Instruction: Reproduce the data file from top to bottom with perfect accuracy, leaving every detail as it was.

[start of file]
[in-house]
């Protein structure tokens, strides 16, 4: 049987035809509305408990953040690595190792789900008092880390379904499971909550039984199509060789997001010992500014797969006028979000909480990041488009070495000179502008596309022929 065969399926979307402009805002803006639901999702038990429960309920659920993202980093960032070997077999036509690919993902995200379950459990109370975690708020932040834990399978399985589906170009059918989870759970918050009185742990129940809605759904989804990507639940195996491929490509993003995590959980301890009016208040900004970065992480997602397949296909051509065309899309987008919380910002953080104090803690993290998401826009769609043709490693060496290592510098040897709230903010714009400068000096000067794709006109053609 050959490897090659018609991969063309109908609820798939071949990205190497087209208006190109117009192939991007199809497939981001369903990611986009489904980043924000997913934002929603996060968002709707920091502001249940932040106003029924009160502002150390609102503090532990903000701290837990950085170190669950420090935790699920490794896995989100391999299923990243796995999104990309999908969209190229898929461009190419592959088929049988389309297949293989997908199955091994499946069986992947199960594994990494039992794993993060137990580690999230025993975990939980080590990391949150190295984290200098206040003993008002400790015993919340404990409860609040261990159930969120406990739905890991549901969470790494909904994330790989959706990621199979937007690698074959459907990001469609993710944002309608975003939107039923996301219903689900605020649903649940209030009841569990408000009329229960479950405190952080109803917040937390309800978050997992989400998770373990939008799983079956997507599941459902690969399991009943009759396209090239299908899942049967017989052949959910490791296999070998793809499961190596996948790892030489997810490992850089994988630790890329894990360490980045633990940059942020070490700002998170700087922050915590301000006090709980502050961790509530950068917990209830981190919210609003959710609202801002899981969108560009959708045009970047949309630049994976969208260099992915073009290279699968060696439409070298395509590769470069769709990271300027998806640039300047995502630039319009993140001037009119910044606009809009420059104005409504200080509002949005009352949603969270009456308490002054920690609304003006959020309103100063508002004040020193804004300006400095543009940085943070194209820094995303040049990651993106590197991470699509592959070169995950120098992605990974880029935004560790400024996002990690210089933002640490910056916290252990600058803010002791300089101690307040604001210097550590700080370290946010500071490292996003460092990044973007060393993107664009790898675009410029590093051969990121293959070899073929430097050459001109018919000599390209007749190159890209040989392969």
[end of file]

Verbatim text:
[in-house]
């Protein structure tokens, strides 16, 4: 049987035809509305408990953040690595190792789900008092880390379904499971909550039984199509060789997001010992500014797969006028979000909480990041488009070495000179502008596309022929 065969399926979307402009805002803006639901999702038990429960309920659920993202980093960032070997077999036509690919993902995200379950459990109370975690708020932040834990399978399985589906170009059918989870759970918050009185742990129940809605759904989804990507639940195996491929490509993003995590959980301890009016208040900004970065992480997602397949296909051509065309899309987008919380910002953080104090803690993290998401826009769609043709490693060496290592510098040897709230903010714009400068000096000067794709006109053609 050959490897090659018609991969063309109908609820798939071949990205190497087209208006190109117009192939991007199809497939981001369903990611986009489904980043924000997913934002929603996060968002709707920091502001249940932040106003029924009160502002150390609102503090532990903000701290837990950085170190669950420090935790699920490794896995989100391999299923990243796995999104990309999908969209190229898929461009190419592959088929049988389309297949293989997908199955091994499946069986992947199960594994990494039992794993993060137990580690999230025993975990939980080590990391949150190295984290200098206040003993008002400790015993919340404990409860609040261990159930969120406990739905890991549901969470790494909904994330790989959706990621199979937007690698074959459907990001469609993710944002309608975003939107039923996301219903689900605020649903649940209030009841569990408000009329229960479950405190952080109803917040937390309800978050997992989400998770373990939008799983079956997507599941459902690969399991009943009759396209090239299908899942049967017989052949959910490791296999070998793809499961190596996948790892030489997810490992850089994988630790890329894990360490980045633990940059942020070490700002998170700087922050915590301000006090709980502050961790509530950068917990209830981190919210609003959710609202801002899981969108560009959708045009970047949309630049994976969208260099992915073009290279699968060696439409070298395509590769470069769709990271300027998806640039300047995502630039319009993140001037009119910044606009809009420059104005409504200080509002949005009352949603969270009456308490002054920690609304003006959020309103100063508002004040020193804004300006400095543009940085943070194209820094995303040049990651993106590197991470699509592959070169995950120098992605990974880029935004560790400024996002990690210089933002640490910056916290252990600058803010002791300089101690307040604001210097550590700080370290946010500071490292996003460092990044973007060393993107664009790898675009410029590093051969990121293959070899073929430097050459001109018919000599390209007749190159890209040989392969």